Column: Growing pains are manageable

Think you know GW? Sure, you may know we were founded in 1821, that Colin Powell and Jackie Onassis are graduates or that a hippo is our unofficial mascot. What you probably don’t know is how much this University has changed in the past ten years.

Since 1994, the number of enrolled freshmen has increased by about 70 percent, from 1,568 10 years ago to 2,669 now. In the same time period, the number of applicants to GW has more than doubled, from 9,681 in 1994 to 20,159. The increase has caused the admittance rate to drop form nearly 60 percent 10 years ago to under 40 percent today.

Just as in the past 10 years the number of Colonials has grown, so too have the number of buildings for their use. In this time span GW built a new hospital, the School of Media and Public Affairs building, the Elliott School at 1957 E Street, Ivory Tower, New Hall, the Health and Wellness Center and is in the process of completing a new business school facility. The school purchased the Howard Johnson hotel across from the Watergate and turned it into HOVA. In addition to all of this, GW bought another campus up at Mount Vernon.

GW has been building hard over the past decade to improve the quality of the school. While the administration can say it does not pay attention to rankings like the one published by U.S. News and World Report, making GW more selective and building new facilities is a way to rise in the rankings. Not that these rankings make much sense anyway. It will take me four years to discover all that GW has to offer – good and bad. How anyone can look at a few statistics or talk to a few students and not only make a judgment about a school, then compare it to 300 other schools, is beyond me.

Without an increased enrollment, it would not have been possible to put up so many new buildings. Adding students allows GW to build more buildings, which allows it to add more students, which allow it to build more buildings, which … sometimes it’s hard to figure out where this process is going to end. This is certainly the feeling of many Foggy Bottom residents who’ve been here for all of this new development.

Though town-gown relations have been discussed at length, what we as a student body sometimes fail to realize is that GW’s growing size affects us as well. There are currently 200 or so students on a waitlist to get housing for next fall. As a result of construction on the new business school, there has been an increase in the number of Friday and 8 a.m. classes. Adding more students puts a strain on facilities. The more students we admit, the harder it is to find an open computer or treadmill. This dilemma is perhaps best illustrated by our Gelman Starbucks, which is right across the street from another Starbucks in the Marvin Center.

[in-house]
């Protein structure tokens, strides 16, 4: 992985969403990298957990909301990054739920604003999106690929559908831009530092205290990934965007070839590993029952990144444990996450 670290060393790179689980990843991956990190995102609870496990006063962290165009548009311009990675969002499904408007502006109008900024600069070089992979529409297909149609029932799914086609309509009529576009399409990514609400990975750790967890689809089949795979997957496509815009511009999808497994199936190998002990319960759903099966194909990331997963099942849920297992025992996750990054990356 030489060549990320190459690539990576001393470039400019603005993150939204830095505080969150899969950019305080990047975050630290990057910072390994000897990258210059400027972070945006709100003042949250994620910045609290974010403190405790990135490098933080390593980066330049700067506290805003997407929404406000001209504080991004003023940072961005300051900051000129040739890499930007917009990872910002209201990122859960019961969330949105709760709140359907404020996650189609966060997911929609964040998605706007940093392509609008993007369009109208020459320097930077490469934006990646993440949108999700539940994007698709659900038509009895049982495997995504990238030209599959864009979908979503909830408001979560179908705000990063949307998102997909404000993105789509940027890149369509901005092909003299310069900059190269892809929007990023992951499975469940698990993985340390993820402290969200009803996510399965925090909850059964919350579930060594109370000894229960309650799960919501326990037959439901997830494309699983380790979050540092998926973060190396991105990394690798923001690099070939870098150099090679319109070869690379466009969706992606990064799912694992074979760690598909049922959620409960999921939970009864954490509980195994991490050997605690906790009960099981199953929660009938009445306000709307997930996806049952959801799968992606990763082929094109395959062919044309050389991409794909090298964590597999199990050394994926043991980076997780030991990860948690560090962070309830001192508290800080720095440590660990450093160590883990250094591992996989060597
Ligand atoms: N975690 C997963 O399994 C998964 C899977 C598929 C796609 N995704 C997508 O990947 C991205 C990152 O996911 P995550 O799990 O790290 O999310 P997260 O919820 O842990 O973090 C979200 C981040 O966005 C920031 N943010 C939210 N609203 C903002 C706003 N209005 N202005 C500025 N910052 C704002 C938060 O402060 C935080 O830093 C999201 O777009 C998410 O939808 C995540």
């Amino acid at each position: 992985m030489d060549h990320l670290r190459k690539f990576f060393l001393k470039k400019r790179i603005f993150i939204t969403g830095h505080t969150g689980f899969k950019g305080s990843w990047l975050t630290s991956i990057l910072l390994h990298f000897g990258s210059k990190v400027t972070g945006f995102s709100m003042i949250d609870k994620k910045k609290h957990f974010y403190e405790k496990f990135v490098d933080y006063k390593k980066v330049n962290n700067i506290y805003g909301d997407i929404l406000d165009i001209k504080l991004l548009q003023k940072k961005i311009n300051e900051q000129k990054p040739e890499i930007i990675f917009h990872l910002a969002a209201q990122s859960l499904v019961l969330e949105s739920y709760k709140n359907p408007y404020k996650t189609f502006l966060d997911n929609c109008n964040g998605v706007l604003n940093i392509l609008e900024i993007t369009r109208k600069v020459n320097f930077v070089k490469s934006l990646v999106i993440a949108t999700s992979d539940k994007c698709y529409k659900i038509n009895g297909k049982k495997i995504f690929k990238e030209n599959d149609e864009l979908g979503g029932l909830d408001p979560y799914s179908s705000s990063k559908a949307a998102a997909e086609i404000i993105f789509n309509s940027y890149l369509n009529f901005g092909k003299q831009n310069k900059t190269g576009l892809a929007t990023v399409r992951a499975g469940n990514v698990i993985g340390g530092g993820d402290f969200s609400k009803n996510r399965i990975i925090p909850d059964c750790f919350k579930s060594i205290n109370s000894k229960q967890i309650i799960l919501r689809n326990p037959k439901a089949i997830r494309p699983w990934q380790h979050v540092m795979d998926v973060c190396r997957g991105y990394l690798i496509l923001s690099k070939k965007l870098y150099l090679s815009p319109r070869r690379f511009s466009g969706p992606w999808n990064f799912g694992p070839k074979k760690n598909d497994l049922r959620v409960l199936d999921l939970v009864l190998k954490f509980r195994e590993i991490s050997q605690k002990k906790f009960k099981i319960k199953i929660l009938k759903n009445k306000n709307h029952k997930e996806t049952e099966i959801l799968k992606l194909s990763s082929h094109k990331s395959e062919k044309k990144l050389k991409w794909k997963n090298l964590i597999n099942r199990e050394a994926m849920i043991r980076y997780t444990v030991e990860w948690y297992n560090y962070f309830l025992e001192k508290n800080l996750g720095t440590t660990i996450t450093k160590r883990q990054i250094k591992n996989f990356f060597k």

Growth, in and of itself, isn’t bad. The University and students have benefited greatly from many of the new additions to campus. The key in all of this is to make sure the growth in population is accompanied by a commensurate growth in classroom and dorm space.

What makes this issue difficult for students to think about and get involved in is that these decisions are made while they are still in high school. Consequently, decisions made for the future won’t have an impact on the students currently attending. This leads to an attitude of ‘who cares what they start to build – it won’t affect me.’

Last year, President Trachtenberg proposed having an added summer session to the school year. Even though his proposal would have affected no one currently enrolled, the student body and faculty pretty well panned the idea, and it was subsequently withdrawn. This example shows the student body can take action when it feels strongly enough about an issue. Unfortunately this is an exception rather than the rule.

The barren plot of land that was GW’s old hospital is the next spot for a new building. The University says it may be done by 2010, after any student reading this column has graduated. Though we won’t be around to use the old hospital site, some of our tuition is going to help pay for it. It’s nice to say that we owe it to future students to make sure GW is still a great place to learn. After all, we benefit from the buildings built before we arrived on campus. Beyond a sentimental reason to be concerned with what and how GW expands, the fact is that with our tuition money, we’ve made an investment in the school beyond the time we are physically on campus.

-The writer, a sophomore majoring in political science, is a Hatchet columnist.

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